Welcome to The Extras! A daily dose of all the smaller movie related news, clips and just plain cool stuff that you might have missed!
If you’re not a fan of all things Batman, then firstly I need to ask what the hell is wrong with you (did you perhaps come in contact with carrier monkey Gavin and contract his Batman-is-lame disease?) and secondly, I need to apologize as you’re about to get to get a whole lot of Batty news in today’s Extras.
We start off today with i09 who have a very up close and detailed look at the costumes of The Dark Knight Rises. The pics come courtesy of a Warner Bros exhibition that is currently swinging around the world.
Disney Studios will today become the first studio this year to pass the $1 billion dollar domestic (i.e.US) box office earnings mark. It will also be the quickest – 188 days – that the studio has ever reached the milestone. It’s no secret where the Hulk’s share of that revenue came from.
Speaking at a press conference for The Dark Knight Rises (which will be abbreviated as TDKR from this point on for the sake of ease), brothers and co-writers, Chris and Jonathan Nolan discussed TDKR’s classic literary influences, specifically Charles Dickens’ A Tale of Two Cities.
Chris spoke about how he discovered the influence:
“When [Jonathan] showed me his first draft of his screenplay, it was 400 pages long or something. It had all this crazy stuff in it. As part of a primer when he handed it to me, he said, ‘You’ve got to think of ‘A Tale of Two Cities’ which, of course, you’ve read.’ I said, ‘Absolutely.’ I read the script and was a little baffled by a few things and realized that I’d never read ‘A Tale of Two Cities’. It was just one of those things that I thought I had done. Then I got it, read it and absolutely loved it and got completely what he was talking about… When I did my draft on the script, it was all about ‘A Tale of Two Cities’.”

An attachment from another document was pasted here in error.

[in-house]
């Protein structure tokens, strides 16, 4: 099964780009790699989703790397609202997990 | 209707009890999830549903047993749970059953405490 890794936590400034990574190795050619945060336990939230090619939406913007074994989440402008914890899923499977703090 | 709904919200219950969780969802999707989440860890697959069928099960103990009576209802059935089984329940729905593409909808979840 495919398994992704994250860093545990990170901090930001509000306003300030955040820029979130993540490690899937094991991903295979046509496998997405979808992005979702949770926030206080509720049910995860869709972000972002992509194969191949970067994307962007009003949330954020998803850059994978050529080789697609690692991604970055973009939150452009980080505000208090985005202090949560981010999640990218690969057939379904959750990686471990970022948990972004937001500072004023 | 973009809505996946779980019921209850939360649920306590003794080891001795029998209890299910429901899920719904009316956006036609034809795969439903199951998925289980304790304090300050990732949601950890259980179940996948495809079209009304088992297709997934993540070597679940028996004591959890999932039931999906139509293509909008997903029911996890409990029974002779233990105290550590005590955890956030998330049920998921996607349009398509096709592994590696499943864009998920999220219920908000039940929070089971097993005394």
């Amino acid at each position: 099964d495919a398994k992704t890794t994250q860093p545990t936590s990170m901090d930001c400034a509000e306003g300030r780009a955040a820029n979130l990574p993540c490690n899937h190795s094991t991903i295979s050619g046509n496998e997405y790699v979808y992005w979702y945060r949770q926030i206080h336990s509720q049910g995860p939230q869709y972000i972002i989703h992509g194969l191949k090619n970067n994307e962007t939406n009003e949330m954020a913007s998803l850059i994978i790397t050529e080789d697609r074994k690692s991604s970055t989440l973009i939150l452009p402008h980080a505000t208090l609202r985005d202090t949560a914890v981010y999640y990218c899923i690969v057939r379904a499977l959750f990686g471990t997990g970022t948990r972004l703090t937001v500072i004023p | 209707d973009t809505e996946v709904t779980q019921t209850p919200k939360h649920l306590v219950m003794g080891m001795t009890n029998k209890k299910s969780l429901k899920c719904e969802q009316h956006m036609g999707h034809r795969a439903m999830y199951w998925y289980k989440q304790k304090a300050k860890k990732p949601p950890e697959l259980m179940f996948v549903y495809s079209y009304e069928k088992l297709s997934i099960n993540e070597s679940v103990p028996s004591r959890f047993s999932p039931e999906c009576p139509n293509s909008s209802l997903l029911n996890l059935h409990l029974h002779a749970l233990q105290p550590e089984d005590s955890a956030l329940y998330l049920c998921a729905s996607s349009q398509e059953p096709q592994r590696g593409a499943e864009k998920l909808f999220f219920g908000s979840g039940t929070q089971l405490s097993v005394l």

“It just felt exactly the right thing for the world we were dealing with. What Dickens does in that book in terms of having all his characters come together in one unified story with all these thematic elements and all this great emotionalism and drama, it was exactly the tone we were looking for.”
Jonathan spoke about how despite being written a few years ago, the script for TDKR still somehow managed to be current and socio-politically relevant due to Dickens’ work:
“Chris and David [Goyer]started developing the story in 2008 right after the second film came out. Before the recession. Before Occupy Wall Street or any of that. Rather than being influenced by that, I was looking to old good books and good movies. Good literature for inspiration… What I always felt like we needed to do in a third film was, for lack of a better term, go there. All of these films have threatened to turn Gotham inside out and to collapse it on itself. None of them have actually achieved that until this film. ‘A Tale of Two Cities’ was, to me, one of the most harrowing portrait of a relatable, recognizable civilization that completely folded to pieces with the terrors in Paris in France in that period. It’s hard to imagine that things can go that badly wrong.”